Designed to introduce law students, law teachers, practitioners, and judges to the basic ideas of mathematical probability and statistics as they have been applied in the law, the book consists of sections of exposition followed by real-world cases and case studies in which stastical data have played a role. Readers are asked to apply the theory to the facts, to calculate results (a pocket calculator is sufficient), and to explore legal issues raised by quantitative findings, while the author's own calculations and comments are given in the back of the book. The cases and case studies reflect a broad variety of legal subjects, including antidiscrimination, mass torts, taxation, school finance, identification evidence, preventive detention, handwriting disputes, voting, environmental protection, antitrust, and the death penalty. The first edition has been used in law, statistics, and social science courses, and in 1991 was selected by the University of Michigan Law Review as one of the important law books of the year. This second edition includes many new problems reflecting current developments in the law, including a new chapter on epidemiology.
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From the reviews of the second edition:
"The dangers of misusing statistics are illustrated by the case of People vs. Collins, in which the product of the probabilities of several characteristics described by eyewitnesses ... was presented as convincing evidence against the defendant. This book analyses this and numerous other interesting examples to show the relevance of statistics to forensic science, medicine, commerce and the law. Each of the statistical concepts and procedures is presented with examples that include exercises based on actual data. ... The book is quite readable." (Dr. Henry Roberts, Australian Journal of Forensic Sciences, Vol. 35, 2003)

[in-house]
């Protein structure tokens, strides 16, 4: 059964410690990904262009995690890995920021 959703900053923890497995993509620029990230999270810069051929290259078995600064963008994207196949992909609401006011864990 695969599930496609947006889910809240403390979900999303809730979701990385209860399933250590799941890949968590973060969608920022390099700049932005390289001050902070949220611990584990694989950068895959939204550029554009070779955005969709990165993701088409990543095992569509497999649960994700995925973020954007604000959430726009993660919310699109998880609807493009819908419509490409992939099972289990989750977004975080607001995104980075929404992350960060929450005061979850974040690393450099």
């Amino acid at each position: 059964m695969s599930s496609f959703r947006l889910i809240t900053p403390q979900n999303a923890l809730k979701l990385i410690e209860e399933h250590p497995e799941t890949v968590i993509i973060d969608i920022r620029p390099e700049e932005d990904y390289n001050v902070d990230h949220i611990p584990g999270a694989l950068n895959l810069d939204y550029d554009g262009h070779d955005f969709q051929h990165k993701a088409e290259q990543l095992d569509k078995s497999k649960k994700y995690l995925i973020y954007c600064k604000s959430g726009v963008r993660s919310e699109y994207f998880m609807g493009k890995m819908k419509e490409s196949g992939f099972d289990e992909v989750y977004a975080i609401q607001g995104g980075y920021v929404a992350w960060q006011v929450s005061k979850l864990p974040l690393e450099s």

"This is the first book on statistics for lawyers that has come out in a second edition. ... The most impressive change in the book can be attributed to the publisher, who has included the book in its relatively new series on Statistics for Science and Public Policy. First published as an inexpensive softcover edition, the book is now a beautiful hardcover volume ... . this book continues to be a wonderful resource for the use of statistics in the courts." (Technometrics, Vol. 44 (2), 2002)
"This book is designed to introduce law students, law teachers, practitioners, and judges to the basic ideas of mathematical probability and statistics as they are applied in the law. ... The cases and case studies reflect a broad variety of legal subjects, including antidiscrimination, mass torts, taxation, school finance, identification evidence ... and the death penalty. ... Significant new developments, reflected in this edition, include, for example, DNA evidence, epidemiologic studies in toxic substance litigation, statistical models for adjusting census counts, and vote-dilution cases." (Edward M. Psyadlo, Zentralblatt MATH, Vol. 983, 2002)
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